Peter Robinett

API Libraries

There are several libraries, all developed at Mediamatic, that make interacting with the anyMeta API easier, for example by performing authentication, validating request syntax, and converting the serialized data format to native data structures.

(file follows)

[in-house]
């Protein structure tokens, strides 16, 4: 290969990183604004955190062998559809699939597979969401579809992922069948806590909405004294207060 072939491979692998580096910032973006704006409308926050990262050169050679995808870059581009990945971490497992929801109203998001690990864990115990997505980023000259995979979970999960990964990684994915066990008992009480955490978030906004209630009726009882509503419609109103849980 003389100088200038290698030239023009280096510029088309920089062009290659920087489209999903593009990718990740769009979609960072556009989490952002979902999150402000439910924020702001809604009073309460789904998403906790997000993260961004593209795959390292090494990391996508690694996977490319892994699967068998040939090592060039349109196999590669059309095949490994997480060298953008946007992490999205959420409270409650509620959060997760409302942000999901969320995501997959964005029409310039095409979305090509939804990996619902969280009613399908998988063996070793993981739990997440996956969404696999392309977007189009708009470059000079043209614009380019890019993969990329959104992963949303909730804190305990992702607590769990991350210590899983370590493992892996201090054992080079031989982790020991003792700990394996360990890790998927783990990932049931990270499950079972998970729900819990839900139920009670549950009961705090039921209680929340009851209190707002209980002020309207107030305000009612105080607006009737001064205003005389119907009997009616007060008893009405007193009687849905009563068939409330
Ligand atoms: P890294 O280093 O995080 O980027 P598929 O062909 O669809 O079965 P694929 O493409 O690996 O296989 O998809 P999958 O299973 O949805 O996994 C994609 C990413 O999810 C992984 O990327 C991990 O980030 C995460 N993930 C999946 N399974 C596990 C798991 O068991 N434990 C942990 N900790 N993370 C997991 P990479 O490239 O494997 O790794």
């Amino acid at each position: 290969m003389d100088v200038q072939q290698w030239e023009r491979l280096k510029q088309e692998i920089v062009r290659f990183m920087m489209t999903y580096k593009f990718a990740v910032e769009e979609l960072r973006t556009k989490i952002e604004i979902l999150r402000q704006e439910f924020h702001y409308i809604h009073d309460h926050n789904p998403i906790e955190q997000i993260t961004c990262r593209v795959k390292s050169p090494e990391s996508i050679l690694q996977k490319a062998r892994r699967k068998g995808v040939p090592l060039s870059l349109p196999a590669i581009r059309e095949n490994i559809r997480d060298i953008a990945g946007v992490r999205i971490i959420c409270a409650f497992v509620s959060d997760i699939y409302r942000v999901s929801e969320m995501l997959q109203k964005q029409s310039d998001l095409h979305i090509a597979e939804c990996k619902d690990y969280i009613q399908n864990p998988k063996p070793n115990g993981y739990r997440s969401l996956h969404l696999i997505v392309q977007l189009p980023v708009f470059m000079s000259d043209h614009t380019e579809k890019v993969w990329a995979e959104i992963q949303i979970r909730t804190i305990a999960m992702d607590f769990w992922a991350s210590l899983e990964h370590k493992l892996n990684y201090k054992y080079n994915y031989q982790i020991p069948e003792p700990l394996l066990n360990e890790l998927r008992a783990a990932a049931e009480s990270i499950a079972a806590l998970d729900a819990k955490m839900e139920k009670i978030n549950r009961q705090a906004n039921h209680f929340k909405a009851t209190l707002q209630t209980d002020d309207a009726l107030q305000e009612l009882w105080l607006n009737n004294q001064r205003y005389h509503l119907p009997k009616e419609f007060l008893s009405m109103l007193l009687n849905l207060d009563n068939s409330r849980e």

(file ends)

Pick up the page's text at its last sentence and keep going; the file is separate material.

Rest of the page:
The libraries include, in order of recommendation: python-anymeta This is the most popular anyMeta library and, accordingly, the one that has the most documentation and attention from Mediamatic. API methods can be called quite naturally and there is support included for asynchronous operation using the Twisted framework. There are some useful code included for queuing API calls, and there is an included command-line program that does OAuth authorization and provides an API REPL. Even if you chose to use another anyMeta library you may find you need to use python-anymeta for the initial authorization. The library's website is In addition to the actual source code, the site contains several tutorials which walk you through getting credentials, querying the API with them, and fetching user information based upon an RFID tag. One useful tip is that when calling anymeta.attachment.create you can give an absolute path to a file instead of the base64 encoded base and the library will automatically load the file. You must do so like so: data=”@/absolute/path/to/file”. java-anymeta As the name suggests it is a Java library for anyMeta. Like with many Java libraries it can be used in other JVM languages, including Processing. Its website is and there is a little bit more information at The library has no simplified way to request creditentials like python-anymeta does. Because of this and because it can reuse ones saved by the any-registry tool, you may want to use python-anymeta in conjunction with java-anymeta. php-anymeta This is an experimental library with little to no documentation. It should only be used if you must use PHP and want to avoid making requests directly. It can be found at anymeta.js This is a Javascript library that makes asynchronous interactions with anyMeta servers quite easy in Javascript. Not all API methods have been implemented as Javascript functions but the ones that do exist include common methods for things, edges, predicates, and users. As these functions only make it easier to call the function AnyMeta.wrappedRequest, you can easily extend the library and write your own wrappers if you find a function you'd like to do is missing. Because anymeta.js assumes the presence of XMLHttpRequest and one which is, naturally, able to make requests to the anyMeta server requested. It will work, naturally, when the anyMeta site is on the same domain. However, anyMeta does not currently support Cross-Origin Resource Sharing, meaning that cross-domain requests will normally not work. For requests outside of a standard browser environment, some work may be required. iPhone and Android apps written using PhoneGap or similar web view-based approaches will work if the Javascript code making the request is local to the app (e.g. accessed via the file:// protocol). In other environments you may need to mimic XMLHttpRequest, for instance with env.js, or modify anymeta.js to use a different networking mechanism. The library can be found at Javascript By giving the query parameter 'format' with value 'json' a JSON response is returned. Likewise the query parameter 'callback' can be used to specify a Javascript function call to wrap around the result data. Together these options makes JSONP responses possible. This is most useful for anyMeta site owners, as they may place Javascript code on their own site and use the XMLHttpRequest object to call their local API. In addition, since the Javascript code is running on the same site the logged-in user's cookie will be used to authenticate the requests, removing any need to use OAuth. However, there are several ways to make remote requests. First, you may make JSONP requests by appending script tags to your document. This will only work for API methods that allow GET requests. Second, you may make an AJAX request if your browser does not prohibit cross-domain requests. Writing your own library By no means do you need to use one of the Mediamatic anyMeta libraries. Perhaps your language of choice (Objective-C for iPhone apps, Ruby, you name it) isn't represented or perhaps you prefer to take a different approach. No problem, as you've seen the API is relatively simple. However, for your own sake and that of future users of your library, you should keep the following in mind. OAuth OAuth, frankly, can be quite tricky and a good library will handle all this for the library user. Try to make the authorization handshake as easy as possible and then transparently sign all API requests. Translate responses from the serialization format to native data structures. Sure, JSON looks a lot like Javascript or Python code and some languages can natively handle XML, but don't be afraid of embracing the exceptional parts of your language and specifically its data structures. You might even consider making classes for Things and Edges to provide additional levels of convenience, such has update and delete methods, and type-safety. Be aware of the difference between an error and an empty response, and particularly whether an empty response represents a success or error. Unfortunately the API is currently rather inconsistent on this subject, so this is an area where you can provide a real help to your library's users by providing more consistent information.